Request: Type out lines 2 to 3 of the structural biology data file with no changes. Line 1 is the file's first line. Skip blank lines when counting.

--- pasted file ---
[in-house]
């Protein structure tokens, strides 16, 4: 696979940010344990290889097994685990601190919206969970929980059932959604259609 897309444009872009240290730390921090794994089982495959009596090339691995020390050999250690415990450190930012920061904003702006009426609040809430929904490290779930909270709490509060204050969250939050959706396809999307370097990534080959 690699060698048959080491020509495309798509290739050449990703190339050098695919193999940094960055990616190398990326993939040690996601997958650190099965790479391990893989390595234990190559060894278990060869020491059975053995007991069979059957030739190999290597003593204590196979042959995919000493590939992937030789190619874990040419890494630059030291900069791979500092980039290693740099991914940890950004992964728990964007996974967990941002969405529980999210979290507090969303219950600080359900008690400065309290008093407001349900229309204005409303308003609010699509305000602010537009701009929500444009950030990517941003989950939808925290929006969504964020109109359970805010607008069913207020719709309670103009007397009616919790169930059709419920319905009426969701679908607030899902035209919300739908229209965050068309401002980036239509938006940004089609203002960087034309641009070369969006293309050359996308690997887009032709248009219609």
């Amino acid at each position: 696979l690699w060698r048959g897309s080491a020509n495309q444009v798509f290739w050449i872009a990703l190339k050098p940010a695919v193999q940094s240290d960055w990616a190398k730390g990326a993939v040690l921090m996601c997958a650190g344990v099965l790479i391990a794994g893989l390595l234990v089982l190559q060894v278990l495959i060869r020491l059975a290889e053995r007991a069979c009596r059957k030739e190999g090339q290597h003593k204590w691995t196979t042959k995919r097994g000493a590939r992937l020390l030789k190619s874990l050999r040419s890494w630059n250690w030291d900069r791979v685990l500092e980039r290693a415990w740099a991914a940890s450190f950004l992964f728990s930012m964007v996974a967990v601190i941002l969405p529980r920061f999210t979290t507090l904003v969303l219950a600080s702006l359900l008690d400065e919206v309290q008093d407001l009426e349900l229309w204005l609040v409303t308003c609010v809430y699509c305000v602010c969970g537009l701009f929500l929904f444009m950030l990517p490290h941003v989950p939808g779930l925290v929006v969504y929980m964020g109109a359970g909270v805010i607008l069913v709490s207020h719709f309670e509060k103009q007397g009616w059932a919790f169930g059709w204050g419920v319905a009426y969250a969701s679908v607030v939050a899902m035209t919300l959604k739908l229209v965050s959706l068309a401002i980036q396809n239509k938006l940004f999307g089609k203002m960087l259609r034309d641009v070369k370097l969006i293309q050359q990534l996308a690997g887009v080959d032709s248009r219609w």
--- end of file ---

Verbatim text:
């Protein structure tokens, strides 16, 4: 696979940010344990290889097994685990601190919206969970929980059932959604259609 897309444009872009240290730390921090794994089982495959009596090339691995020390050999250690415990450190930012920061904003702006009426609040809430929904490290779930909270709490509060204050969250939050959706396809999307370097990534080959 690699060698048959080491020509495309798509290739050449990703190339050098695919193999940094960055990616190398990326993939040690996601997958650190099965790479391990893989390595234990190559060894278990060869020491059975053995007991069979059957030739190999290597003593204590196979042959995919000493590939992937030789190619874990040419890494630059030291900069791979500092980039290693740099991914940890950004992964728990964007996974967990941002969405529980999210979290507090969303219950600080359900008690400065309290008093407001349900229309204005409303308003609010699509305000602010537009701009929500444009950030990517941003989950939808925290929006969504964020109109359970805010607008069913207020719709309670103009007397009616919790169930059709419920319905009426969701679908607030899902035209919300739908229209965050068309401002980036239509938006940004089609203002960087034309641009070369969006293309050359996308690997887009032709248009219609």
């Amino acid at each position: 696979l690699w060698r048959g897309s080491a020509n495309q444009v798509f290739w050449i872009a990703l190339k050098p940010a695919v193999q940094s240290d960055w990616a190398k730390g990326a993939v040690l921090m996601c997958a650190g344990v099965l790479i391990a794994g893989l390595l234990v089982l190559q060894v278990l495959i060869r020491l059975a290889e053995r007991a069979c009596r059957k030739e190999g090339q290597h003593k204590w691995t196979t042959k995919r097994g000493a590939r992937l020390l030789k190619s874990l050999r040419s890494w630059n250690w030291d900069r791979v685990l500092e980039r290693a415990w740099a991914a940890s450190f950004l992964f728990s930012m964007v996974a967990v601190i941002l969405p529980r920061f999210t979290t507090l904003v969303l219950a600080s702006l359900l008690d400065e919206v309290q008093d407001l009426e349900l229309w204005l609040v409303t308003c609010v809430y699509c305000v602010c969970g537009l701009f929500l929904f444009m950030l990517p490290h941003v989950p939808g779930l925290v929006v969504y929980m964020g109109a359970g909270v805010i607008l069913v709490s207020h719709f309670e509060k103009q007397g009616w059932a919790f169930g059709w204050g419920v319905a009426y969250a969701s679908v607030v939050a899902m035209t919300l959604k739908l229209v965050s959706l068309a401002i980036q396809n239509k938006l940004f999307g089609k203002m960087l259609r034309d641009v070369k370097l969006i293309q050359q990534l996308a690997g887009v080959d032709s248009r219609w």